- has a throat infection
- is a woman and has her .
Other safer sexual practices
Having sex is only one part of sexual intimacy and there are other ways to gain sexual pleasure including foreplay and physical contact.
Some other forms of sexual conduct that can reduce your risk of STIs include:
- (individually or with sexual partners) ejaculating on unbroken skin
- sexual intercourse using barrier contraception – such as a condoms.
Remember, it’s better to avoid sexual contact if you or your partner have any sores, rashes or ulcers.
Avoiding risky situations
Some situations can increase your risk of unsafe sex. It’s better to avoid situations where you can reduce your risk of getting an STI. These include:
- being drunk or out of it on drugs can lead to impaired decision making
- feeling pressured to have sex
- thinking that it’s okay ‘just this once’
- believing you can tell someone has an STI because they will have symptoms.
If you don’t feel comfortable in any situation, it’s okay to say no.
Overcoming barriers to safe sex
Remember, practising safe sex doesn’t have to be a drag and is enjoyed by lots of people. If you are finding it difficult to know how to start, you may find some of these suggestions useful:
- Be prepared. Always carry condoms with you and keep them handy at home, so that you don’t have to interrupt having sex to look for one.
- If you find condoms reduce your sexual pleasure, put some water-based lubricant on the tip for extra feeling and sensitivity.
- Learn how to use condoms. They may take a little getting used to, but it’s better than catching an STI.
- Involve condoms in foreplay.
- If you are uncomfortable buying condoms over the counter in shops, they are available from vending machines, online or from community health or sexual health clinics.
- Hormonal contraception such as , , and long-acting reverse contraception or LARC (including , , ) only provide protection against and not against STIs.
- Prioritise your sexual health – it is important. Educate yourself about STIs. Anyone who has sex or has sex in the past is at risk.
- Don’t think you can tell if someone has an STI just by looking at them. Many STIs don’t have any obvious signs.
- Be mindful that STIs are common – they do not mean that you are ‘dirty’ or ‘cheap’.
- Get tested for STIs if you are sexually active, especially if you have sex without a condom. All partners should be tested.
What to do if you have unsafe sex
If you have had unprotected sex:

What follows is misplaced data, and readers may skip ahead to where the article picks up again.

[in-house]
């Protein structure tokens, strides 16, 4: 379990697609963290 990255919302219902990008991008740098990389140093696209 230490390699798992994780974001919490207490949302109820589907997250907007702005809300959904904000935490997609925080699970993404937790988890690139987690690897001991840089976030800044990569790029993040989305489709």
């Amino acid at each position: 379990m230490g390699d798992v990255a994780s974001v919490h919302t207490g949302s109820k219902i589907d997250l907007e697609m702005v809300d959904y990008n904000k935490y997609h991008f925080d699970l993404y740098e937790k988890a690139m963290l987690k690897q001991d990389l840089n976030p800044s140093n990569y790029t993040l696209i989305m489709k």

- Don’t douche (wash out the vagina or rectal areas with water or other fluids). It may irritate delicate tissues and increase the risk of infection.
- Take as soon as possible (up to 4 days is best, but it can occur no later than 5 days (120 hours).
- See your GP or sexual health clinic and get tested for STIs.
- If you think you may have been exposed to , see your GP or call the Victorian PEP information line on 1800 889 887 to assess whether you need – a course of antiviral medication used to prevent HIV. It must be taken within 72 hours (4 days).
What do I do if I suspect I have an STI?
STIs are common and most people will get an STI in their lifetime. Most STIs are curable, and all can be treated.
The best advice if you are sexually active is to get tested regularly – at least once a year.
Get tested more frequently if you:
- are a gay man or a man who has sex with other men – at least once every year
- have multiple sexual partners over a short period (for example, more than 10 partners in 3 months) – every 3 months.
Usually, a simple blood or urine test is all that is needed.
It’s important to get tested if:
- you notice symptoms after having sex without a condom
- the condom broke or slipped off during sex
- you start a new relationship (including casual partners)
- you are planning on starting a family, or you are pregnant.
If you think you may have or have been exposed to an STI, go and talk with your local doctor, nurse or health worker, who can help you get the tests you need to put your mind at ease. Testing, and treatment where necessary, together with condoms, take the worry out of sex.
Where to get help
- Your school nurse or school welfare coordinator
- Some secondary schools provide access to an adolescent health trained GP on site
- Your local community health service
- Your pharmacist (including )
- Tel: is a statewide phone service for information about sexual health as well as contraception and pregnancy options
- – or call Melbourne CBD Clinic: or Box Hill Clinic: or (free call) Tel. . (Monday-Friday 9 am to 5 pm) Confidential services are available for young people under 23
- (Monday to Friday 8:30 am - 5 pm)Tel. or or National Relay Service (for the hearing impaired)
- (formerly Victorian AIDS Council) Tel. or (toll free)
- , St Kilda Tel.
- (Monday to Friday 9 am - 5 pm) Tel. or email.
- Clinic for men who have sex with men. or Tel.
- – book online or Tel.
- – book online or Tel. Or
- , Wodonga (Monday to Friday 9 am - 5 pm) Tel. and Wangaratta Tel. or email:
- , Mildura (Monday to Friday 8:30 am - 5 pm) Tel. or email:
- (no referral, walk-in service on Tuesdays 2 pm - 6:30 pm) Tel.
- Victorian Aboriginal Health Service Fitzroy: Tel. and Preston Tel. (Monday to Friday 10 am – 4 pm) and after-hours locum service Tel. or Tel. Epping: (Monday to Thursday 9am-5pm, Friday 9am-4pm)
- – free and anonymous online partner notification service
- Partner Notification Officers can help you anonymously notify your sexual partners. They can be contacted on Tel.
- , Australian Society for HIV, Viral Hepatitis and Sexual Health Medicine (ASHM)
- , Victoria Sexual Health Network, Australia
- , Sexual Health Victoria, Australia
- , Sexual Health Victoria, Australia
- , Sexual Health Victoria (formerly Family Planning Victoria), Australia
- Sexual Health Victoria (formerly Family Planning Victoria), Australia